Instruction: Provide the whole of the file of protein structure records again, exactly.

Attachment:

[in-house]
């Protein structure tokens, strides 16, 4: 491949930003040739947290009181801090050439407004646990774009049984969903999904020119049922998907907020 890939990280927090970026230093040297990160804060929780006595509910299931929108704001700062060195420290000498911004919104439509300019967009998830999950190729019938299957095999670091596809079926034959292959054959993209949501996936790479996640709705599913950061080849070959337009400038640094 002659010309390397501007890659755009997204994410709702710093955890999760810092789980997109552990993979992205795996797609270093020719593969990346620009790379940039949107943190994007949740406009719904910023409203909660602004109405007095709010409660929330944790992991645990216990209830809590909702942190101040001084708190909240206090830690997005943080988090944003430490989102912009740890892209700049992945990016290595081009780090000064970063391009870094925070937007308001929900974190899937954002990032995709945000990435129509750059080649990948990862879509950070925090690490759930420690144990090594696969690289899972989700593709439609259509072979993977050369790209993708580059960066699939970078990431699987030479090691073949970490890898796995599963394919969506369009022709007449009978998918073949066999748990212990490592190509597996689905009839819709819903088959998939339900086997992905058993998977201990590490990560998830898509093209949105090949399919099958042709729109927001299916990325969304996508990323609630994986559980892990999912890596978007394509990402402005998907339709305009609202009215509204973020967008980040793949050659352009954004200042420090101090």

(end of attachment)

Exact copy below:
[in-house]
């Protein structure tokens, strides 16, 4: 491949930003040739947290009181801090050439407004646990774009049984969903999904020119049922998907907020 890939990280927090970026230093040297990160804060929780006595509910299931929108704001700062060195420290000498911004919104439509300019967009998830999950190729019938299957095999670091596809079926034959292959054959993209949501996936790479996640709705599913950061080849070959337009400038640094 002659010309390397501007890659755009997204994410709702710093955890999760810092789980997109552990993979992205795996797609270093020719593969990346620009790379940039949107943190994007949740406009719904910023409203909660602004109405007095709010409660929330944790992991645990216990209830809590909702942190101040001084708190909240206090830690997005943080988090944003430490989102912009740890892209700049992945990016290595081009780090000064970063391009870094925070937007308001929900974190899937954002990032995709945000990435129509750059080649990948990862879509950070925090690490759930420690144990090594696969690289899972989700593709439609259509072979993977050369790209993708580059960066699939970078990431699987030479090691073949970490890898796995599963394919969506369009022709007449009978998918073949066999748990212990490592190509597996689905009839819709819903088959998939339900086997992905058993998977201990590490990560998830898509093209949105090949399919099958042709729109927001299916990325969304996508990323609630994986559980892990999912890596978007394509990402402005998907339709305009609202009215509204973020967008980040793949050659352009954004200042420090101090």